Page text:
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Visual Studio
VS 2005+

Creating Code Snippets with Replacements

Visual Studio 2005 introduced code snippets to allow common code to be quickly inserted into a source file. Snippets can include static text and placeholders that can be replaced after insertion, with help from the integrated development environment.

Code Snippets

In an earlier example I described how you can create your own code snippets, register them and insert them using Visual Studio. The example snippet contained static code for the basic IDisposable pattern. Using the snippet the entire pattern could be added to a C# class file with a few keystrokes.

Replacements

Snippets can be made more useful with the use of replacements. These are named placeholders that are highlighted within the code when the snippet is inserted. You can use the tab key to jump between the placeholders and overtype the default values. This is useful when a snippet includes a variable or member name that you will want to change. The same placeholder literal may be used multiple times for such an item, with all instances being replaced with the typed text.

An example of a standard snippet with replacements is used to create a new property definition. If you type "prop" within a C# code file and then press the tab key twice, a property with a default type and name is inserted. You can tab between these elements and replace the names easily. NB: In Visual Studio 2005 the property also includes a backing store variable that can be renamed.

In this article we will create a new snippet that inserts the basic code for an event that is based upon the EventHandler delegate. I will not explain the basics of creating or registering the snippet, as this was covered in the earlier article.

Creating the Snippet File

We will start by creating the XML for a snippet that includes the basic layout for the event without placeholders. Add the following to a new XML file:

<?xml version="1.0" encoding="utf-8"?>
<CodeSnippet Format="1.0.0"
    xmlns="http://schemas.microsoft.com/VisualStudio/2005/CodeSnippet">
    <Header>
        <Title>Create Event</Title>
        <Author>BlackWasp</Author>
        <Shortcut>ehevent</Shortcut>
        <Description>Code for an event based upon
        the EventHandler delegate.</Description>
        <SnippetTypes>
            <SnippetType>Expansion</SnippetType>
        </SnippetTypes>
    </Header>
    <Snippet>
        <Code Language="CSharp">
        <![CDATA[public event EventHandler MyEvent;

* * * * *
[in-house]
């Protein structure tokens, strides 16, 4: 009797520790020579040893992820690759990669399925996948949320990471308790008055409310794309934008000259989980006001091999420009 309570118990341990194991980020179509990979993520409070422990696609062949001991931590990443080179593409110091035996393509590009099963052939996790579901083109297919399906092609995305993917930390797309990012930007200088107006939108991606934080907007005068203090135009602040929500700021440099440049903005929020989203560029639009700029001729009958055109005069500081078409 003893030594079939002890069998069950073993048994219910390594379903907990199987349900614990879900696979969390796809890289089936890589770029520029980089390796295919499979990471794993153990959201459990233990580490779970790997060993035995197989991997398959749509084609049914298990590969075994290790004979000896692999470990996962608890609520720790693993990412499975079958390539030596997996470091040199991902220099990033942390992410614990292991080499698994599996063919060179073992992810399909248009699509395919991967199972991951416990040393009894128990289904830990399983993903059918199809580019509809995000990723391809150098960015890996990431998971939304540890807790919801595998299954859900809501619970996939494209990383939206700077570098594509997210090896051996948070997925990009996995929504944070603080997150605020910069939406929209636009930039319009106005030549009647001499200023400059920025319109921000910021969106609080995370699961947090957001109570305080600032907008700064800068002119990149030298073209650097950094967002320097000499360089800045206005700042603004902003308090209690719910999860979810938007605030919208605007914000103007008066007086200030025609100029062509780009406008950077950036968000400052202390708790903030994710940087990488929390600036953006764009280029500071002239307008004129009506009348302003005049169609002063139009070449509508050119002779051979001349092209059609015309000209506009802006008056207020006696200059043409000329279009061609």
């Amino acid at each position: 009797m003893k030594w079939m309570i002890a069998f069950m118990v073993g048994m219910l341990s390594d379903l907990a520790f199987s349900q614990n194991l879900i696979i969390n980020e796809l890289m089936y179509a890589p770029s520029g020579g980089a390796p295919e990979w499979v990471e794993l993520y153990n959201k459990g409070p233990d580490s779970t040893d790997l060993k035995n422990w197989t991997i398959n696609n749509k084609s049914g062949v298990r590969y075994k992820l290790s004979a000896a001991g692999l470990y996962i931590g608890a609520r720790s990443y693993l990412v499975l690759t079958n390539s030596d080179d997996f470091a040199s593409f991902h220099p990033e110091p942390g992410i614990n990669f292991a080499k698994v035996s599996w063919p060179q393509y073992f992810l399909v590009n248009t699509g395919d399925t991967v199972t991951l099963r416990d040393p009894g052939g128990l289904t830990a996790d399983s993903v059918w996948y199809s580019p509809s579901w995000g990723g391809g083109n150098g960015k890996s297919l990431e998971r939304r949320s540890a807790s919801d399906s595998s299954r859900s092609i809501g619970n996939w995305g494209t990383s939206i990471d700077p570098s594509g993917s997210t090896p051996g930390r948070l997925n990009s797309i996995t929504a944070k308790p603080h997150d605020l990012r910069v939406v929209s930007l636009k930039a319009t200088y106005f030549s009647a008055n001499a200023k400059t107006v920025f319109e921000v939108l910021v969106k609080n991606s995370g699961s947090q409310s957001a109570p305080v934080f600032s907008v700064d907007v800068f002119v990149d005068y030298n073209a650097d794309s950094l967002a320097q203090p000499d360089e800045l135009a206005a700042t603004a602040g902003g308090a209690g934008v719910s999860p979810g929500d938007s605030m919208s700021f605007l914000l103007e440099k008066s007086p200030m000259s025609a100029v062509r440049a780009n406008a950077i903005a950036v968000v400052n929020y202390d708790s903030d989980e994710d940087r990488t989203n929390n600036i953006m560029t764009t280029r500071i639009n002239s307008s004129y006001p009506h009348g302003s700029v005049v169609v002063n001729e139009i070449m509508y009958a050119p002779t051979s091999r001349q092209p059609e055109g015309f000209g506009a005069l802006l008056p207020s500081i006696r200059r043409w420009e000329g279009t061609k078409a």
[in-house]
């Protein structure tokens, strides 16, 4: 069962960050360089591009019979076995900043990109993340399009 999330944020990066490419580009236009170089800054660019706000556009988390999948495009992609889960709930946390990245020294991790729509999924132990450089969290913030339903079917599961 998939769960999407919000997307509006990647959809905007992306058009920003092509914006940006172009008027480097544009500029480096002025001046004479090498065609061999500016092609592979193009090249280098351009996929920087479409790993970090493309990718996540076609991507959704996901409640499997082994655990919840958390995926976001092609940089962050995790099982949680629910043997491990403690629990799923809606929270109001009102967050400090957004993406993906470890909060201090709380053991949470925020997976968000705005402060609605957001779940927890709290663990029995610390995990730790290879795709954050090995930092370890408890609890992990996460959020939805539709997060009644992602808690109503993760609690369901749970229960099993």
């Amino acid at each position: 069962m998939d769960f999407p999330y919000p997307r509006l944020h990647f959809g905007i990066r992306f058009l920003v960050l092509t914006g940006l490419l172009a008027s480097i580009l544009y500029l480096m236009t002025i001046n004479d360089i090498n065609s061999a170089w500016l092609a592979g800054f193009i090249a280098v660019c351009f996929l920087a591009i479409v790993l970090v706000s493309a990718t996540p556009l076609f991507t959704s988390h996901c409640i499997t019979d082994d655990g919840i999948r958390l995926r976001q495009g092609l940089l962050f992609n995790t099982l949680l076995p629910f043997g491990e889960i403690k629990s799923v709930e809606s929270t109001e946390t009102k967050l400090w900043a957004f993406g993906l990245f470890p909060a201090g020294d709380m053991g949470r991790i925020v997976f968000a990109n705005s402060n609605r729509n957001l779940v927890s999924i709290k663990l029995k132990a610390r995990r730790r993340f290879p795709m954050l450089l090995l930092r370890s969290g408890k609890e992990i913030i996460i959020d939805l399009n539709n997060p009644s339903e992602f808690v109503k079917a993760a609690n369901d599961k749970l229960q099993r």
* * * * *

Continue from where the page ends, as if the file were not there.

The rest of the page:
public virtual void OnMyEvent()
        {
            if (MyEvent != null)
                MyEvent(this, EventArgs.Empty);
        }]]></Code>
    </Snippet>
</CodeSnippet>

If you were to register the above snippet, inserting it by typing "ehevent" and pressing the tab key twice would add the following code:

public event EventHandler MyEvent;

public virtual void OnMyEvent()
{
    if (MyEvent != null)
        MyEvent(this, EventArgs.Empty);
}

The snippet would be useful but the naming is poor. Ideally we would like a placeholder that can be replaced wherever the text, "MyEvent" is present, including in the name of the "OnMyEvent" method. To achieve this we can create a replacement.

A replacement consists of a named literal, with a default value, and some placeholders within the code. Any number of literals may be defined within the Declarations element of the XML, which is added inside the Snippet element before the Code tag. Each literal includes a unique ID, a default value and an optional tool tip. When you insert the snippet into your code each placeholder is automatically given the default value.

We only need one literal declaration for the event sample. To declare it with an ID of "EventName", a tool tip of "Enter the event name" and a default value of "MyEvent", add the following XML beneath the opening Snippet tag:

<Declarations>
    <Literal>
        <ID>EventName</ID>
        <ToolTip>Enter the event name</ToolTip>
        <Default>MyEvent</Default>
    </Literal>
</Declarations>

To specify where a literal will be inserted you add the literal name to the code, surrounded with dollar symbols ($). Ours will be declared as "$EventName$". We need to add four placeholders, as follows:

<![CDATA[public event EventHandler $EventName$;
			
public virtual void On$EventName$()
{
    if ($EventName$ != null)
        $EventName$(this, EventArgs.Empty);
}]]>

You can now save and register the snippet. Once registered, create a new C# class file, type "ehevent" and press the tab key twice. Replace the "MyEvent" default text with a more suitable name for an event before moving the cursor away from the placeholder. All four occurrences of the event name will be updated.

25 February 2011